By Sumayyah Meehan, Muslim Media News Service (MMNS)
Kuwait City–This past Saturday, at approximately 1:46am, a mild earthquake shook Kuwait and some of itsâ€™ residents to their very core. Measuring 4.3 on the Richter scale the earthquake was measured by the Kuwait Institute for Scientific Research (KISR) at a depth of 7.3km and itsâ€™ epicenter was determined to be in the south of the country in Manageesh, which is just 50km away from the capital â€˜Kuwait Cityâ€™.
Earthquakes are very rare in Kuwait. The biggest one ever recorded was in 1993. It measured 4.7 on the Richter scale and it also occurred in Manageesh. However, tiny earthquakes do occur in Kuwait quite often. But since they usually only register at around 3 on the Richter scale they are not counted as real quakes, only as tremors, since they do not reach the surface of the land to move or shake it. Nonetheless, KISR does study these tremors extensively to better understand the occurrence of earthquakes in the region.
Many residents missed the effects of the recent quake because they were fast asleep. They only found out the next day as a result of the local newspapers and Kuwaiti blogs. However, there were several people who did feel the quake and got a pretty good scare. â€œI was watching TV and was just ready to fall asleep. I was laying on the floor and all of a sudden it started swaying and shaking,â€ says Abid Mohammad who is a Pakistani businessman, â€œI jumped up to my feet and looked outside to see if a plane had crashed. I did not find out that it was an earthquake until the following day.â€ A Syrian housewife, named Aisha, also got an intense jolt from the quake, â€œ I was up late with my sick daughter and I felt my building sway and the windows rattled. It was very scary.â€ Another Kuwait resident, Mumtaz Ahmed who is a local tailor, noticed that several dogs were barking in his neighborhood right before the quake. â€œI never even knew there were dogs in my neighborhood! But a few moments before the earthquake I heard at least four different dogs barking and howling. I knew something was wrong because animals always sense danger before humans do.â€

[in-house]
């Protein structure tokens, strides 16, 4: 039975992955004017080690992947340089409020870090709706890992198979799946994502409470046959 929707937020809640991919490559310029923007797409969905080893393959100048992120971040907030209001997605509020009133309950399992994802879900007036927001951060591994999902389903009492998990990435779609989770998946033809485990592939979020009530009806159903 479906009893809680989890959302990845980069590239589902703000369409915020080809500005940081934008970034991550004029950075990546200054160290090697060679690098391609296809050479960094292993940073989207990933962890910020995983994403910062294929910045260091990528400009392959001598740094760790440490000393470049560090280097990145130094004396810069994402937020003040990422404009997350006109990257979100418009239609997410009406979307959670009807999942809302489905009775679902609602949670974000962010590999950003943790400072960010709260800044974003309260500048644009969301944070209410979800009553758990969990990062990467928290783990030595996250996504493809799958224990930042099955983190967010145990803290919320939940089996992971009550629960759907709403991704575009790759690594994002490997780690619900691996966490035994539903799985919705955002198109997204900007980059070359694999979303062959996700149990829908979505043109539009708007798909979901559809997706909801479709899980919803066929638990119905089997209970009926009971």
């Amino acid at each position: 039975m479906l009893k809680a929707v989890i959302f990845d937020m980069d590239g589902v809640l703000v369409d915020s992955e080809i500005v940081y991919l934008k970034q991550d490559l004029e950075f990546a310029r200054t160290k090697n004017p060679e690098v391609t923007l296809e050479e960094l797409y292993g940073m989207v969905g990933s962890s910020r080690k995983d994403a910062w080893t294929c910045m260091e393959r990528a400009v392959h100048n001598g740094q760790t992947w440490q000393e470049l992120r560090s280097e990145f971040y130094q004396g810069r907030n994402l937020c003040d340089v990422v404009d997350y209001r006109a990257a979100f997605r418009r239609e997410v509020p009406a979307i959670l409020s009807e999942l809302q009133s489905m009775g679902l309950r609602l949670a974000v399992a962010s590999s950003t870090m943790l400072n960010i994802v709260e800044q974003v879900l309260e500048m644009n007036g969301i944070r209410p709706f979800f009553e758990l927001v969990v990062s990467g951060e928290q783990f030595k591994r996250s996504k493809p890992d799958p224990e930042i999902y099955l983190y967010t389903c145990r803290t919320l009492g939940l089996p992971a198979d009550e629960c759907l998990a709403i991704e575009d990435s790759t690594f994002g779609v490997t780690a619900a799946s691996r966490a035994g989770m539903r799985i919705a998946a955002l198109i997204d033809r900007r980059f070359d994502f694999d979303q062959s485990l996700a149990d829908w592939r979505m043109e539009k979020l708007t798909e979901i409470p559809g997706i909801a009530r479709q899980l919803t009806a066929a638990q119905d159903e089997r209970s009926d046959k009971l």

The Kuwait blogs have also been abuzz with news about the quake and have helped people find others to share their experience and fears with. On one Kuwaiti travel blog Lucy Elbeheri wrote:
â€œI was physically wiggle-woggled out of my bed. I looked over to see my hubby snoring sweetly and my baby didnâ€™t stir. I was standing by the bed with my heart pounding, things rattling and clanking around me. After a short while silence fell. I ran into the bedrooms of my 2 other children and they were both sleeping sweetly. My adrenaline was rushing and my eyes were WIDE open… nothing. Silence. No neighborâ€™s lights switching on from the windows, no one in the streets… I must have been dreaming. Was I?? I went into the lounge to check everything a last time before returning to my, now not shaking, bed. I turned to walk out and I saw the water in my fish tank sloshing from side to side. I wasnâ€™t dreaming.â€
The possibility of a larger and even deadly earthquake striking Kuwait in the future cannot be denied or ignored. Kuwait is strategically located just 350km from an active high-risk fault zone in Zargos, Iran. As a result of the danger earthquakes pose in the region, the research and development of a â€˜Seismic Networkâ€™ is currently underway in Kuwait. Headed by the Professor of Geophysics at Kuwait University, Firyal Bu-Rabee, the network will be established on the campus grounds. It will be able to record and track any earthquake that occurs on the surface of the Earth irrespective of the size. Professor Firyal has also teamed up with Sheikha Amthal Al-Sabah in the development of a pamphlet entitled, â€œAre You Prepared for an Earthquake?â€ which has recently been published. Most residents in this tiny gulf state do not even know that earthquakes can occur in Kuwait let alone what to do incase one happens. The pamphlet educates the public about earthquake awareness and preparedness.
Earthquakes are the most unpredictable and devastating forces of nature. It is only through education and preparedness that countries in quake zones can protect their infrastructure and populace. Kuwait is just one country in the GCC that is setting an excellent example for which other countries can follow.